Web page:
Kentucky campuses plan for hundreds of students to continue living in residence halls despite outbreak
April 01, 2020
This article is part of the Council's COVID-19 on Campus series.
While thousands moved out of student housing last month in response to COVID-19, Kentucky colleges and universities still expect hundreds of students to remain on campus this semester – due mostly to financial challenges or bans on international travel.
Institutions have moved quickly in recent weeks to establish outreach and support services as campuses transition toward online courses and remote learning. That includes loaning out computers, providing Wi-Fi hotspots, and offering advisors, counselors and telehealth services via the internet.
However, some students have simply been unable to travel home or find housing, institutions say, and many were working through an exemptions process last week.
"Campuses are not closed," said Dr. Aaron Thompson, president of the Kentucky Council on Postsecondary Education. "Every campus will still have some students and employees on site and the academic mission will continue. In the meantime, we must make sure campus interventions are as diverse as the students and their needs, especially when it comes to housing."
The University of Kentucky (UK), for example, expects to have more than 400 students remain – close to 6 percent of the 6,900 living on campus before COVID-19.
UK is transitioning those students to three residence halls with one student per suite. Common areas will stay closed, and visitation is off limits – all to maintain social distancing.
UK's Gatton Student Center will provide regular to-go meals from the dining hall, and campus leaders are considering ways to use the facility as a "one-stop-shop" for other services, such as financial aid or counseling.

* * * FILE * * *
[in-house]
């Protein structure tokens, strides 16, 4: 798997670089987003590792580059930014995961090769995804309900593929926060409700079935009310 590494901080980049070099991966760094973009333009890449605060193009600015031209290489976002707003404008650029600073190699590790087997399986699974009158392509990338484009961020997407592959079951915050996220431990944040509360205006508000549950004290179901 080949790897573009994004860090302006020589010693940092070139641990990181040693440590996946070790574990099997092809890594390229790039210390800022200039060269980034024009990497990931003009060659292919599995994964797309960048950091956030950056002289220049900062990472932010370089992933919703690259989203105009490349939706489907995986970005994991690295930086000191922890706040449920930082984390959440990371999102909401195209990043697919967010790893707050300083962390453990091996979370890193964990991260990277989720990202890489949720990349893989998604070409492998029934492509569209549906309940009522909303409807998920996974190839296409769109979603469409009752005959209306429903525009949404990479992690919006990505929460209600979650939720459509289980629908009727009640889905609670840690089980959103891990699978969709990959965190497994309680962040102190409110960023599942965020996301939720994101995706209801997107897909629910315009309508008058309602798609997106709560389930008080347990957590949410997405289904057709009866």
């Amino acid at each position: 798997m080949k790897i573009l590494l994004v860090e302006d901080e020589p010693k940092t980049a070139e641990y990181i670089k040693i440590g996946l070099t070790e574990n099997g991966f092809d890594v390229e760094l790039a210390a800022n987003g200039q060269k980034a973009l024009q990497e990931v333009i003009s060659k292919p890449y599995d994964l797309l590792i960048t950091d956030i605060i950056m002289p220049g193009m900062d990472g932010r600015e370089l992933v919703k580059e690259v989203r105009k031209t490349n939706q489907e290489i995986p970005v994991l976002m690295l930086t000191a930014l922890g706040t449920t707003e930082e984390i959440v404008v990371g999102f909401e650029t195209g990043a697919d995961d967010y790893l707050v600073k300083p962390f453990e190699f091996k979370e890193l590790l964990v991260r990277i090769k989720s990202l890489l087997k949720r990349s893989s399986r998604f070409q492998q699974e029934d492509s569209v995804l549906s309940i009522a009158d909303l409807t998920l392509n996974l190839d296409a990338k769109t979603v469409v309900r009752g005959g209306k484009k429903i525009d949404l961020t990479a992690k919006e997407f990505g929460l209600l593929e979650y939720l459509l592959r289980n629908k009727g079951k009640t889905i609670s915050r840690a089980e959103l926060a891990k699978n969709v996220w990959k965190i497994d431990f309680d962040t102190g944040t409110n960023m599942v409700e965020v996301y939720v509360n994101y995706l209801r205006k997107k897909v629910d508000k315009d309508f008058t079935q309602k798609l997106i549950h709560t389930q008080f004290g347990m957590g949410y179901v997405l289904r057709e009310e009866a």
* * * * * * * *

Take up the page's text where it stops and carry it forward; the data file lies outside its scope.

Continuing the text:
UK spokesman Jay Blanton said the university is working with students on a case-by-case basis, balancing federal and state health guidelines with individual needs.
"When we talk about the health, safety and well-being of all of our students, that's going to take a lot of different forms," Blanton said. "For the vast majority of our students, it's returning home. For some students that have to stay here, it's how do we provide support and create a healthy environment."
Likewise, Northern Kentucky University (NKU) projects that close to 150 students will continue to live on campus – down from about 1,500 – under a similar setup that provides health and counseling services, meals to go and social distancing.
The goal is to provide housing while also offering a system that protects student health, said NKU spokesman Roy Gifford. "We are keeping all that in mind to keep those folks safe," he said.
While the numbers are smaller on many other campuses, administrators say coordinating resources is still critical.
Kentucky State University (KSU) is expecting only about nine students to continue living there – down from 113 who remained after an extended spring break. About 800 students reside on campus in normal times.
KSU spokeswoman Clara Stamps said campus leaders reduced the number of students who need housing by working with the university foundation and using alumni donations to assist with residential and travel expenses.
Students who stayed will remain spread out in a single residence hall to comply with social distancing, and KSU is providing a schedule to pick up food from the cafeteria or leave campus for other needs.
"We've done all we can to accommodate them, whether they are living on campus or off campus because they are our top priority," Stamps said.
Like KSU, both UK and NKU have looked to donations to assist students during the transition, whether they live on or off campus.
As of Thursday, UK's Basic Needs and Persistence Fund had raised more than $52,000 from 213 donors since it was promoted as part of the COVID-19 response. Blanton said the donations can assist students who have recently lost jobs, need assistance with technology or face other financial hardships.
NKU also launched an emergency fund, which by Friday afternoon, had raised over $41,000 to help students with educational and personal needs.
"Campuses have been extremely proactive with efforts to blunt the impact of the outbreak for all of their students and have done a yeoman's job protecting international students and those with financial hardships," Thompson said. "I want to commend their flexibility and compassion toward all."
Last Updated: 7/21/2021